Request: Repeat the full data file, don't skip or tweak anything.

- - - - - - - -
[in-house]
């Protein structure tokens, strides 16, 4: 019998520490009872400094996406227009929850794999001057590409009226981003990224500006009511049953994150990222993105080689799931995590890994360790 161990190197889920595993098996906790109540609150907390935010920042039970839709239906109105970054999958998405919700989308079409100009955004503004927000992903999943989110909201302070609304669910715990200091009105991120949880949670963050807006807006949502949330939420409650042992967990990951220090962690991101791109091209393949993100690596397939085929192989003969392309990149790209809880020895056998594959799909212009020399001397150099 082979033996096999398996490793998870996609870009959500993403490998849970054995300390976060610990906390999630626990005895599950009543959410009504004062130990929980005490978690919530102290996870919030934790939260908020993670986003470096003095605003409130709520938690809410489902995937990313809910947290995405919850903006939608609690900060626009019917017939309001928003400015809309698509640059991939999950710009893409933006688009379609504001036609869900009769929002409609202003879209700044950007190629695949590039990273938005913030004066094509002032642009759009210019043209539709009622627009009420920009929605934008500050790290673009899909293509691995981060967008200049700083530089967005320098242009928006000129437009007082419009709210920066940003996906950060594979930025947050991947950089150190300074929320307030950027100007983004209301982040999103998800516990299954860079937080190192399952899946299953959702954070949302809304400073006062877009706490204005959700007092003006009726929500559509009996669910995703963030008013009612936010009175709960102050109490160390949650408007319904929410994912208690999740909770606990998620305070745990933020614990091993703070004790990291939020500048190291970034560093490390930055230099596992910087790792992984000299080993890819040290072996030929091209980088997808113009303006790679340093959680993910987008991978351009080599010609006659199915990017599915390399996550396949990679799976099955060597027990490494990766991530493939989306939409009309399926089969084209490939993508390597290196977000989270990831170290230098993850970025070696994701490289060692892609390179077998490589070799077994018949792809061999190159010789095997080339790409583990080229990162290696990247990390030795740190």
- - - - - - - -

[in-house]
């Protein structure tokens, strides 16, 4: 019998520490009872400094996406227009929850794999001057590409009226981003990224500006009511049953994150990222993105080689799931995590890994360790 161990190197889920595993098996906790109540609150907390935010920042039970839709239906109105970054999958998405919700989308079409100009955004503004927000992903999943989110909201302070609304669910715990200091009105991120949880949670963050807006807006949502949330939420409650042992967990990951220090962690991101791109091209393949993100690596397939085929192989003969392309990149790209809880020895056998594959799909212009020399001397150099 082979033996096999398996490793998870996609870009959500993403490998849970054995300390976060610990906390999630626990005895599950009543959410009504004062130990929980005490978690919530102290996870919030934790939260908020993670986003470096003095605003409130709520938690809410489902995937990313809910947290995405919850903006939608609690900060626009019917017939309001928003400015809309698509640059991939999950710009893409933006688009379609504001036609869900009769929002409609202003879209700044950007190629695949590039990273938005913030004066094509002032642009759009210019043209539709009622627009009420920009929605934008500050790290673009899909293509691995981060967008200049700083530089967005320098242009928006000129437009007082419009709210920066940003996906950060594979930025947050991947950089150190300074929320307030950027100007983004209301982040999103998800516990299954860079937080190192399952899946299953959702954070949302809304400073006062877009706490204005959700007092003006009726929500559509009996669910995703963030008013009612936010009175709960102050109490160390949650408007319904929410994912208690999740909770606990998620305070745990933020614990091993703070004790990291939020500048190291970034560093490390930055230099596992910087790792992984000299080993890819040290072996030929091209980088997808113009303006790679340093959680993910987008991978351009080599010609006659199915990017599915390399996550396949990679799976099955060597027990490494990766991530493939989306939409009309399926089969084209490939993508390597290196977000989270990831170290230098993850970025070696994701490289060692892609390179077998490589070799077994018949792809061999190159010789095997080339790409583990080229990162290696990247990390030795740190």